The priest Jehoiada showed them the young prince and addressed them: “Here he is—the son of the king. He is going to rule just as God promised regarding the sons of David. Now this is what you must do: A third of you priests and Levites who come on duty on the Sabbath are to be posted as security guards at the gates; another third will guard the palace; and the other third will guard the foundation gate. All the people will gather in the courtyards of The Temple of God. No one may enter The Temple of God except the priests and designated Levites—they are permitted in because they’ve been consecrated, but all the people must do the work assigned them. The Levites are to form a ring around the young king, weapons at the ready. Kill anyone who tries to break through your ranks. Your job is to stay with the king at all times and places, coming and going.”
All the Levites and officers obeyed the orders of Jehoiada the priest. Each took charge of his men, both those who came on duty on the Sabbath and those who went off duty on the Sabbath, for Jehoiada the priest hadn’t exempted any of them from duty. Then the priest armed the officers with spears and the large and small shields originally belonging to King David that were stored in The Temple of God. Well-armed, the guards took up their assigned positions for protecting the king, from one end of The Temple to the other, surrounding both Altar and Temple.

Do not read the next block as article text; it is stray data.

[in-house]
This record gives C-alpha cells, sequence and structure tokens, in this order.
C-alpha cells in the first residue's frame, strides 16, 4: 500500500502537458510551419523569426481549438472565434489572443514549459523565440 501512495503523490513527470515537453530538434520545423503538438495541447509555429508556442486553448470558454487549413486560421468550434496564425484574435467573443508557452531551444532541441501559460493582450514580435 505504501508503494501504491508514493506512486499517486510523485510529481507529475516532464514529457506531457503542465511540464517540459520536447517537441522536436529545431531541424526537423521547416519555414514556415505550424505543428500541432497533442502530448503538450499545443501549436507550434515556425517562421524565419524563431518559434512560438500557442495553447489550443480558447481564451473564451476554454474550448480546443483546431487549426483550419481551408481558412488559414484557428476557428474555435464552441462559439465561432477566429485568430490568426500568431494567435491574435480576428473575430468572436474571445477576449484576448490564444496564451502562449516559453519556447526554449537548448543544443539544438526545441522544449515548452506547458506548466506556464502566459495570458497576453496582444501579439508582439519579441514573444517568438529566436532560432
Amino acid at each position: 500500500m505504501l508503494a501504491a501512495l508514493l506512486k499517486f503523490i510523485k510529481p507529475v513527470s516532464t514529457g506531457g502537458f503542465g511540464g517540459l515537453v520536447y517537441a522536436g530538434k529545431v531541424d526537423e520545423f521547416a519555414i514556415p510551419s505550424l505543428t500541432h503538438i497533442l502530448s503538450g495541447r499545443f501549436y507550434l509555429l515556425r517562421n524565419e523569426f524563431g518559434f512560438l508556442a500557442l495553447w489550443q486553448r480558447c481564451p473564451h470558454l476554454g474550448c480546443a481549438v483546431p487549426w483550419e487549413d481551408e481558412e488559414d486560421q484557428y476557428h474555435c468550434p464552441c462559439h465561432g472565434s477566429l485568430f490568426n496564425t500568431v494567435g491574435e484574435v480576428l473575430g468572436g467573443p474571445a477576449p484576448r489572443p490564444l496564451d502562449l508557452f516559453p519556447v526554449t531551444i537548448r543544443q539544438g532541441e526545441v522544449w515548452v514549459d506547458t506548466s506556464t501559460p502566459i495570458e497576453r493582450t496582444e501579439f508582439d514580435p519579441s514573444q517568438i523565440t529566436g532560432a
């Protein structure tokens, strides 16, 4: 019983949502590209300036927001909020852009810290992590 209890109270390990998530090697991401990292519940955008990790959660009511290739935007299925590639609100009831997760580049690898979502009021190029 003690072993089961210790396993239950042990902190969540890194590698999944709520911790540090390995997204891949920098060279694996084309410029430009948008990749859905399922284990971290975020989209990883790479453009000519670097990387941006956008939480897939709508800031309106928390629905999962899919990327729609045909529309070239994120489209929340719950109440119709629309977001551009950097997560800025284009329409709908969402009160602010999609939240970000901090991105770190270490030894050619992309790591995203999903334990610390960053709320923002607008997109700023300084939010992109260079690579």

Then the priest brought the prince into view, crowned him, handed him the scroll of God’s covenant, and made him king. As Jehoiada and his sons anointed him they shouted, “Long live the king!”
Athaliah, hearing all the commotion, the people running around and praising the king, came to The Temple to see what was going on. Astonished, she saw the young king standing at the entrance flanked by the captains and heralds, with everybody beside themselves with joy, trumpets blaring, the choir and orchestra leading the praise. Athaliah ripped her robes in dismay and shouted, “Treason! Treason!”
Jehoiada the priest ordered the military officers, “Drag her outside— and kill anyone who tries to follow her!” (The priest had said, “Don’t kill her inside The Temple of God.”) So they dragged her out to the palace’s horse corral and there they killed her.
What a story! A king is killed, and instead of mourning her son’s untimely death, the mother instead usurps the throne by systematically killing off all possible heirs. Or so she thinks. Unbeknownst to her, there is one son of the king that she has missed. He has been hidden in the temple by his aunt until he is old enough to rule. The priests take care of him along with his nurse as the boy prince grows. Then, as a six year old boy, he is given an armed escort and presented to the people as the true heir to the throne; the usurping queen is dragged into a horse stable and killed.